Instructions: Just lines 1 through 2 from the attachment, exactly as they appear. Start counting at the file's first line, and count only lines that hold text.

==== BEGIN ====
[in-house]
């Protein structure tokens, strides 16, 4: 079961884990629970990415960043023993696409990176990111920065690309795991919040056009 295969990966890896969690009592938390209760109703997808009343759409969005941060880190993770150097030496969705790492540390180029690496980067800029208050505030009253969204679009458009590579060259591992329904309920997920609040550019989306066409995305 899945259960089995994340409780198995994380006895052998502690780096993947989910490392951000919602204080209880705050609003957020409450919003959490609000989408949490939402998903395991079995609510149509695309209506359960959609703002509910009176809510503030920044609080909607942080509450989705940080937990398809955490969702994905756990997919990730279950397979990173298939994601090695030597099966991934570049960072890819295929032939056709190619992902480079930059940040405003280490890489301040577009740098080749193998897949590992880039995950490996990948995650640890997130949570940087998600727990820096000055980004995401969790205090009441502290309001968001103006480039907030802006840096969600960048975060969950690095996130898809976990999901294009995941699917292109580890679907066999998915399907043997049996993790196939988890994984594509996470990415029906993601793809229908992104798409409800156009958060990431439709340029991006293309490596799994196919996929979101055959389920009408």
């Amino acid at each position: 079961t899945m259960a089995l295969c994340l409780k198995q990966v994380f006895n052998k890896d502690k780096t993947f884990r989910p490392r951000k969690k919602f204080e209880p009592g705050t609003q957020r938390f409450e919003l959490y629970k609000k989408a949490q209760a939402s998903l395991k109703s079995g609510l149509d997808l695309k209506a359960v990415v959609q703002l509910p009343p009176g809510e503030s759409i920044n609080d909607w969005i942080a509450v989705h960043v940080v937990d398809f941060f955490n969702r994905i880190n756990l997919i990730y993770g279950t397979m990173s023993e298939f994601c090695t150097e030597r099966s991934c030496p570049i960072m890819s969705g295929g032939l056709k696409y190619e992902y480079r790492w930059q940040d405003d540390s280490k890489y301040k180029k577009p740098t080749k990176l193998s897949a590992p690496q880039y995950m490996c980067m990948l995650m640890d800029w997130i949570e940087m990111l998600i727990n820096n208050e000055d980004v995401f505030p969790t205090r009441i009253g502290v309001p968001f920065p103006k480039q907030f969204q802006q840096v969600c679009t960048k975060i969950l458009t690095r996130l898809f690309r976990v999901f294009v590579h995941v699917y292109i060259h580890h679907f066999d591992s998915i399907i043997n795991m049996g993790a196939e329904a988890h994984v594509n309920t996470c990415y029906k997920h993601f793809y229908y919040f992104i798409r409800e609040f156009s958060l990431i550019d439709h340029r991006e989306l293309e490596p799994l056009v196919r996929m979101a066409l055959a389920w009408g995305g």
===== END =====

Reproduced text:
[in-house]
């Protein structure tokens, strides 16, 4: 079961884990629970990415960043023993696409990176990111920065690309795991919040056009 295969990966890896969690009592938390209760109703997808009343759409969005941060880190993770150097030496969705790492540390180029690496980067800029208050505030009253969204679009458009590579060259591992329904309920997920609040550019989306066409995305 899945259960089995994340409780198995994380006895052998502690780096993947989910490392951000919602204080209880705050609003957020409450919003959490609000989408949490939402998903395991079995609510149509695309209506359960959609703002509910009176809510503030920044609080909607942080509450989705940080937990398809955490969702994905756990997919990730279950397979990173298939994601090695030597099966991934570049960072890819295929032939056709190619992902480079930059940040405003280490890489301040577009740098080749193998897949590992880039995950490996990948995650640890997130949570940087998600727990820096000055980004995401969790205090009441502290309001968001103006480039907030802006840096969600960048975060969950690095996130898809976990999901294009995941699917292109580890679907066999998915399907043997049996993790196939988890994984594509996470990415029906993601793809229908992104798409409800156009958060990431439709340029991006293309490596799994196919996929979101055959389920009408």